Primary navigation:

QFINANCE Quick Links
QFINANCE Reference

Home > Capital Markets Viewpoints > Only White Swans on the Road to Revulsion

Capital Markets Viewpoints

Only White Swans on the Road to Revulsion

by James Montier

Table of contents


James Montier, an expert in behavioral finance, argues that investors would have a greater chance of spotting the formation of bubbles if they could only brush up on their history and have a greater awareness of human psychology. Co-head of global strategy at Société Générale, Montier has been described as an “enfant terrible” by Frankfurter Allgemeine Zeitung, an “iconoclast” by the Financial Times, a “maverick” by the Sunday Times and “a prophet” by Fast Company. Montier, who formerly worked as an equity strategist at Dresdner Kleinwort Wasserstein, NatWest Markets, and Bankers Trust, has been a top-rated strategist in the annual Extel survey for the last five years. He began mining behavioral economics, then an emerging discipline, to explain investors’ irrational behavior during the dotcom bubble. He is a visiting fellow of Durham University and a Fellow of the Royal Society of Arts. When not reading, writing, or speaking, Montier can usually be found swimming with sharks and blowing bubbles at fishes.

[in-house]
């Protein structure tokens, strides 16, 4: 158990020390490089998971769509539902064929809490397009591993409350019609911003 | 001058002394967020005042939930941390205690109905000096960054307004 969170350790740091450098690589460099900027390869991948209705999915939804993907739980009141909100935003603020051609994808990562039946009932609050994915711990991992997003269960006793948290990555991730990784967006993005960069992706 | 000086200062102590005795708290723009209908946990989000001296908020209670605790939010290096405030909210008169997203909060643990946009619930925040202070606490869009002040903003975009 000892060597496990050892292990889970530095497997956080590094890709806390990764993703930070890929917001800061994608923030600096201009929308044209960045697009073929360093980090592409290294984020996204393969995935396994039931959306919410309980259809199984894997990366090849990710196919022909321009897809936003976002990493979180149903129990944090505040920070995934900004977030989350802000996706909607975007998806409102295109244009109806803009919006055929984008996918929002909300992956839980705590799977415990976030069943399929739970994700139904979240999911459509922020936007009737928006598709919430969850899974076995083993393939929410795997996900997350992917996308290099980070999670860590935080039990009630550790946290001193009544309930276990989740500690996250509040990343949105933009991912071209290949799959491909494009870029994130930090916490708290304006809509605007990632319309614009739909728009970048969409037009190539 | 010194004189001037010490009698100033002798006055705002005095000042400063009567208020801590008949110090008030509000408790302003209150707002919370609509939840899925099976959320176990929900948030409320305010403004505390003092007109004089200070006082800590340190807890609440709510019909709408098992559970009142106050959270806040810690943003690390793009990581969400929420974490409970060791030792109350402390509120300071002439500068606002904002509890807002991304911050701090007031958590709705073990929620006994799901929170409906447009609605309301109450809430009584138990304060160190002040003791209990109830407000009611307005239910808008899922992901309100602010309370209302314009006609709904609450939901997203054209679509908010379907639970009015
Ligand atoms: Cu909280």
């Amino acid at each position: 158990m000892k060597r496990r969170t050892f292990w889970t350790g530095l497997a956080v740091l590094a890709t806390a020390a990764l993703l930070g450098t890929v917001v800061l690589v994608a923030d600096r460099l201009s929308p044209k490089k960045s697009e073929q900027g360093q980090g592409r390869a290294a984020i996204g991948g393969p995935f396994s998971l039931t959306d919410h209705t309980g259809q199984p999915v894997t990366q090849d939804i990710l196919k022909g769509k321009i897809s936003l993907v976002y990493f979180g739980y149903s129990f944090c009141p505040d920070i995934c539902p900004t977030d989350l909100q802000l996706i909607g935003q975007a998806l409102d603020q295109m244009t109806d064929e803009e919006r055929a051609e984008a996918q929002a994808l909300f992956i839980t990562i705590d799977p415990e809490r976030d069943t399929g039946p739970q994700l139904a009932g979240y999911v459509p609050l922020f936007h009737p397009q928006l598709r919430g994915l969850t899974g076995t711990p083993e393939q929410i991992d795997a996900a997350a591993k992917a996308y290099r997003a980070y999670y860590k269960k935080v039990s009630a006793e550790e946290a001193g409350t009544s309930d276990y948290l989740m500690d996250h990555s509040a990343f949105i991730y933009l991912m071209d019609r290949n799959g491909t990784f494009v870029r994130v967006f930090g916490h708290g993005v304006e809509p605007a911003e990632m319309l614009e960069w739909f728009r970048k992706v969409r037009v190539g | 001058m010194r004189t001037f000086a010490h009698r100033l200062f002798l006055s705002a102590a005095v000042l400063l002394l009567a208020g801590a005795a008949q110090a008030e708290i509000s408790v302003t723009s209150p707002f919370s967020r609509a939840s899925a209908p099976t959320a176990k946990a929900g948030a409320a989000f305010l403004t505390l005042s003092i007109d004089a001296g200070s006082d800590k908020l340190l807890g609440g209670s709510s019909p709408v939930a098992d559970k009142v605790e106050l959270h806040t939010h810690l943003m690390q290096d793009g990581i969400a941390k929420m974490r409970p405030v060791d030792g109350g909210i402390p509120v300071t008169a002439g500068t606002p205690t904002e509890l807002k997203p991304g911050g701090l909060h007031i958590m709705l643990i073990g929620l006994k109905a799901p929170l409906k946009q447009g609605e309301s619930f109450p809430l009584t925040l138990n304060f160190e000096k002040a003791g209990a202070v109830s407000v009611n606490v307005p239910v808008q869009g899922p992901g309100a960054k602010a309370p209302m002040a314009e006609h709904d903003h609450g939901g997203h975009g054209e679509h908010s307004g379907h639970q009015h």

Back to Table of contents

Further reading


  • Galbraith, John Kenneth. A Short History of Financial Euphoria. London: Penguin Books, 1994.
  • Graham, Benjamin. Security Analysis. 6th ed. Maidenhead, UK: McGraw-Hill.
  • Montier, James. Behavioral Investing: A Practitioner’s Guide to Applying Behavioral Finance. Chichester, UK: Wiley, 2007.
  • Montier, James. Behavioral Finance: Insights into Irrational Minds and Markets. Chichester, UK: Wiley, 2000.
  • Shiller, Robert. Irrational Exuberance. 2nd ed. New York: Broadway Books, 2006.
  • Watkins, Michael, and Max Bazerman. Predictable Surprises: The Disasters You Should Have Seen Coming, and How to Prevent Them. Cambridge, MA: Harvard Business Press, 2004.


  • Langer, E. J. “The illusion of control.” Journal of Personality and Social Psychology 32:2 (1975): 211–328.

Back to top

Share this page

  • Facebook
  • Twitter
  • LinkedIn
  • Bookmark and Share